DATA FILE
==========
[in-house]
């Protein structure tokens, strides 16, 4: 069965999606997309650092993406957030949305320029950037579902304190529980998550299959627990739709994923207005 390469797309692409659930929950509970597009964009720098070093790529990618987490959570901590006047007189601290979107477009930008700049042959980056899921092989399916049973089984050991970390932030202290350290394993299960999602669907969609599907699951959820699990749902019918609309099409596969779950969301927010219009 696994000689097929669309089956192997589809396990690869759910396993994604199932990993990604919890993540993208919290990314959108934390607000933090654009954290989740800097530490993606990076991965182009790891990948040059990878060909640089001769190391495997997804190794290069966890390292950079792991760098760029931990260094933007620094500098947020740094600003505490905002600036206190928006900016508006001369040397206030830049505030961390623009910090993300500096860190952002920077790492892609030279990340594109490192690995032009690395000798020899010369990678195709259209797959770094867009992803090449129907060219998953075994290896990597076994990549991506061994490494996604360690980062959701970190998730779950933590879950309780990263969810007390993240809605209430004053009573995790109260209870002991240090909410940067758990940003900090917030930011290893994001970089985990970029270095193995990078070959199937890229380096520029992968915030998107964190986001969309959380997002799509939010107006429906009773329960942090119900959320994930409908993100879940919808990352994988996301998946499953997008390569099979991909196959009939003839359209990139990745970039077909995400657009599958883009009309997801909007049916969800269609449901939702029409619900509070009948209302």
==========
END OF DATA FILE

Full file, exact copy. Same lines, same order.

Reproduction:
[in-house]
């Protein structure tokens, strides 16, 4: 069965999606997309650092993406957030949305320029950037579902304190529980998550299959627990739709994923207005 390469797309692409659930929950509970597009964009720098070093790529990618987490959570901590006047007189601290979107477009930008700049042959980056899921092989399916049973089984050991970390932030202290350290394993299960999602669907969609599907699951959820699990749902019918609309099409596969779950969301927010219009 696994000689097929669309089956192997589809396990690869759910396993994604199932990993990604919890993540993208919290990314959108934390607000933090654009954290989740800097530490993606990076991965182009790891990948040059990878060909640089001769190391495997997804190794290069966890390292950079792991760098760029931990260094933007620094500098947020740094600003505490905002600036206190928006900016508006001369040397206030830049505030961390623009910090993300500096860190952002920077790492892609030279990340594109490192690995032009690395000798020899010369990678195709259209797959770094867009992803090449129907060219998953075994290896990597076994990549991506061994490494996604360690980062959701970190998730779950933590879950309780990263969810007390993240809605209430004053009573995790109260209870002991240090909410940067758990940003900090917030930011290893994001970089985990970029270095193995990078070959199937890229380096520029992968915030998107964190986001969309959380997002799509939010107006429906009773329960942090119900959320994930409908993100879940919808990352994988996301998946499953997008390569099979991909196959009939003839359209990139990745970039077909995400657009599958883009009309997801909007049916969800269609449901939702029409619900509070009948209302």